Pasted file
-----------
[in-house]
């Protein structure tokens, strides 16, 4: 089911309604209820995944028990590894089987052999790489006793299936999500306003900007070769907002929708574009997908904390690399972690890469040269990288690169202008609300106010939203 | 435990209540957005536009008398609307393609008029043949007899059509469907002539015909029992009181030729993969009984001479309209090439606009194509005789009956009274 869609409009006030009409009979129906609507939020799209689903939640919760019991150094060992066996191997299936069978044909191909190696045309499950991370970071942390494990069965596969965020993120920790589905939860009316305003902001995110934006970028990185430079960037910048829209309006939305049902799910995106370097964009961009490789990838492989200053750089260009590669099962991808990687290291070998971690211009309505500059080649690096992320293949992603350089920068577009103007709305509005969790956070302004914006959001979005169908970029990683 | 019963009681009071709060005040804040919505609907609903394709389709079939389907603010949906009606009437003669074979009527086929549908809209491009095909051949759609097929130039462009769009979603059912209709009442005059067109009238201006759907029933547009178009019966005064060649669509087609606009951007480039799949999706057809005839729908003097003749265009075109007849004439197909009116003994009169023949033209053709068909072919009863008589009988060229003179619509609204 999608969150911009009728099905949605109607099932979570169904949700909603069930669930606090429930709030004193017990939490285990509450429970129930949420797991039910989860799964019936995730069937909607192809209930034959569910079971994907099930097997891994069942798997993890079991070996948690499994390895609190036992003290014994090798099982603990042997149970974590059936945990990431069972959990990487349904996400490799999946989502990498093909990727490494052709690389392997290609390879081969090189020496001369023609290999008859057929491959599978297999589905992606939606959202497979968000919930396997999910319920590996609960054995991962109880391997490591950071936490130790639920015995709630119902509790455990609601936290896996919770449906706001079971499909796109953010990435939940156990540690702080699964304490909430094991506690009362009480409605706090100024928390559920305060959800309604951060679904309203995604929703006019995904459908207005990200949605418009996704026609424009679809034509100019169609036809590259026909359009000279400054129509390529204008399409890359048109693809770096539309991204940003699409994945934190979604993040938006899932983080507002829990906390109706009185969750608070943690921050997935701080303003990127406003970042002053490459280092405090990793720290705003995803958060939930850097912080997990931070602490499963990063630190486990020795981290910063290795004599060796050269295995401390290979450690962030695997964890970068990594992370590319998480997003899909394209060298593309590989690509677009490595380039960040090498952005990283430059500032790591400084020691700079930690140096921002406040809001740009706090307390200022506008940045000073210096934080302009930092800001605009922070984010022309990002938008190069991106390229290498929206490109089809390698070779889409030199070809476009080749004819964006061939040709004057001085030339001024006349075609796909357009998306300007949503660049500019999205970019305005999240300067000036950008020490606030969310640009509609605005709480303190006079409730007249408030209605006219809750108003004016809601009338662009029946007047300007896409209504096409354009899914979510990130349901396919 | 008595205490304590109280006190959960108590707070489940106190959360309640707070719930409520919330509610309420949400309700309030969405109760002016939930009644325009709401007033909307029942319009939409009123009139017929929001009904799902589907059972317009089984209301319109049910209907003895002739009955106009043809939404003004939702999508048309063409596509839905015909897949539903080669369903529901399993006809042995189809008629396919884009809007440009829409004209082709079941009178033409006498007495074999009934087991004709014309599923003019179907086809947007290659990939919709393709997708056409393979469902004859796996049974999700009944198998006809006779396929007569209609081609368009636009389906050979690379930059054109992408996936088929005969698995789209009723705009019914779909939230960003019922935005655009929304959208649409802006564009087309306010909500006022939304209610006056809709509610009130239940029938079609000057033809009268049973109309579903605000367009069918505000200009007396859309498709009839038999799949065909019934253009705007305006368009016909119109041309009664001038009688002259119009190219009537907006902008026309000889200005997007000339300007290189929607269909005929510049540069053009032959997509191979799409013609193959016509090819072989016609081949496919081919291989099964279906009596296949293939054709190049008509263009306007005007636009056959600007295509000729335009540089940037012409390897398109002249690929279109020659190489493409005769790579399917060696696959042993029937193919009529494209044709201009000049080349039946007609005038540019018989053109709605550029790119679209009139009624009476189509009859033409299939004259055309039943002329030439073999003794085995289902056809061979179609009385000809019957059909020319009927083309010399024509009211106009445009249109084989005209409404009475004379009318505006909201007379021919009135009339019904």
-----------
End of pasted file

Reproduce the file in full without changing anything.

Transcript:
[in-house]
């Protein structure tokens, strides 16, 4: 089911309604209820995944028990590894089987052999790489006793299936999500306003900007070769907002929708574009997908904390690399972690890469040269990288690169202008609300106010939203 | 435990209540957005536009008398609307393609008029043949007899059509469907002539015909029992009181030729993969009984001479309209090439606009194509005789009956009274 869609409009006030009409009979129906609507939020799209689903939640919760019991150094060992066996191997299936069978044909191909190696045309499950991370970071942390494990069965596969965020993120920790589905939860009316305003902001995110934006970028990185430079960037910048829209309006939305049902799910995106370097964009961009490789990838492989200053750089260009590669099962991808990687290291070998971690211009309505500059080649690096992320293949992603350089920068577009103007709305509005969790956070302004914006959001979005169908970029990683 | 019963009681009071709060005040804040919505609907609903394709389709079939389907603010949906009606009437003669074979009527086929549908809209491009095909051949759609097929130039462009769009979603059912209709009442005059067109009238201006759907029933547009178009019966005064060649669509087609606009951007480039799949999706057809005839729908003097003749265009075109007849004439197909009116003994009169023949033209053709068909072919009863008589009988060229003179619509609204 999608969150911009009728099905949605109607099932979570169904949700909603069930669930606090429930709030004193017990939490285990509450429970129930949420797991039910989860799964019936995730069937909607192809209930034959569910079971994907099930097997891994069942798997993890079991070996948690499994390895609190036992003290014994090798099982603990042997149970974590059936945990990431069972959990990487349904996400490799999946989502990498093909990727490494052709690389392997290609390879081969090189020496001369023609290999008859057929491959599978297999589905992606939606959202497979968000919930396997999910319920590996609960054995991962109880391997490591950071936490130790639920015995709630119902509790455990609601936290896996919770449906706001079971499909796109953010990435939940156990540690702080699964304490909430094991506690009362009480409605706090100024928390559920305060959800309604951060679904309203995604929703006019995904459908207005990200949605418009996704026609424009679809034509100019169609036809590259026909359009000279400054129509390529204008399409890359048109693809770096539309991204940003699409994945934190979604993040938006899932983080507002829990906390109706009185969750608070943690921050997935701080303003990127406003970042002053490459280092405090990793720290705003995803958060939930850097912080997990931070602490499963990063630190486990020795981290910063290795004599060796050269295995401390290979450690962030695997964890970068990594992370590319998480997003899909394209060298593309590989690509677009490595380039960040090498952005990283430059500032790591400084020691700079930690140096921002406040809001740009706090307390200022506008940045000073210096934080302009930092800001605009922070984010022309990002938008190069991106390229290498929206490109089809390698070779889409030199070809476009080749004819964006061939040709004057001085030339001024006349075609796909357009998306300007949503660049500019999205970019305005999240300067000036950008020490606030969310640009509609605005709480303190006079409730007249408030209605006219809750108003004016809601009338662009029946007047300007896409209504096409354009899914979510990130349901396919 | 008595205490304590109280006190959960108590707070489940106190959360309640707070719930409520919330509610309420949400309700309030969405109760002016939930009644325009709401007033909307029942319009939409009123009139017929929001009904799902589907059972317009089984209301319109049910209907003895002739009955106009043809939404003004939702999508048309063409596509839905015909897949539903080669369903529901399993006809042995189809008629396919884009809007440009829409004209082709079941009178033409006498007495074999009934087991004709014309599923003019179907086809947007290659990939919709393709997708056409393979469902004859796996049974999700009944198998006809006779396929007569209609081609368009636009389906050979690379930059054109992408996936088929005969698995789209009723705009019914779909939230960003019922935005655009929304959208649409802006564009087309306010909500006022939304209610006056809709509610009130239940029938079609000057033809009268049973109309579903605000367009069918505000200009007396859309498709009839038999799949065909019934253009705007305006368009016909119109041309009664001038009688002259119009190219009537907006902008026309000889200005997007000339300007290189929607269909005929510049540069053009032959997509191979799409013609193959016509090819072989016609081949496919081919291989099964279906009596296949293939054709190049008509263009306007005007636009056959600007295509000729335009540089940037012409390897398109002249690929279109020659190489493409005769790579399917060696696959042993029937193919009529494209044709201009000049080349039946007609005038540019018989053109709605550029790119679209009139009624009476189509009859033409299939004259055309039943002329030439073999003794085995289902056809061979179609009385000809019957059909020319009927083309010399024509009211106009445009249109084989005209409404009475004379009318505006909201007379021919009135009339019904």